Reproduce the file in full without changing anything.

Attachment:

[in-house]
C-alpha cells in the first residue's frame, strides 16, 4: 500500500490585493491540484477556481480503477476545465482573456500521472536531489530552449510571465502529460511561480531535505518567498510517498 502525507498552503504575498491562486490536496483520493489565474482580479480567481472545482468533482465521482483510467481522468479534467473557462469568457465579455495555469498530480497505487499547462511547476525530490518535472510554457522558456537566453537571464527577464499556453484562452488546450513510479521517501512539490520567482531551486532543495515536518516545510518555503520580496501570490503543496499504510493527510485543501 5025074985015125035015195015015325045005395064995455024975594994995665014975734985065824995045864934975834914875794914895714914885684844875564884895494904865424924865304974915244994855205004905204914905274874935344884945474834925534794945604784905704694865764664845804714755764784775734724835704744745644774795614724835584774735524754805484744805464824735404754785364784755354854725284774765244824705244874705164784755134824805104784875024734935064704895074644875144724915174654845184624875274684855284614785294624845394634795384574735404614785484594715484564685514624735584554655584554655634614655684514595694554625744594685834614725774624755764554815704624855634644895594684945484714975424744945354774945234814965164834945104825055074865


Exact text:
[in-house]
C-alpha cells in the first residue's frame, strides 16, 4: 500500500490585493491540484477556481480503477476545465482573456500521472536531489530552449510571465502529460511561480531535505518567498510517498 502525507498552503504575498491562486490536496483520493489565474482580479480567481472545482468533482465521482483510467481522468479534467473557462469568457465579455495555469498530480497505487499547462511547476525530490518535472510554457522558456537566453537571464527577464499556453484562452488546450513510479521517501512539490520567482531551486532543495515536518516545510518555503520580496501570490503543496499504510493527510485543501 5025074985015125035015195015015325045005395064995455024975594994995665014975734985065824995045864934975834914875794914895714914885684844875564884895494904865424924865304974915244994855205004905204914905274874935344884945474834925534794945604784905704694865764664845804714755764784775734724835704744745644774795614724835584774735524754805484744805464824735404754785364784755354854725284774765244824705244874705164784755134824805104784875024734935064704895074644875144724915174654845184624875274684855284614785294624845394634795384574735404614785484594715484564685514624735584554655584554655634614655684514595694554625744594685834614725774624755764554815704624855634644895594684945484714975424744945354774945234814965164834945104825055074865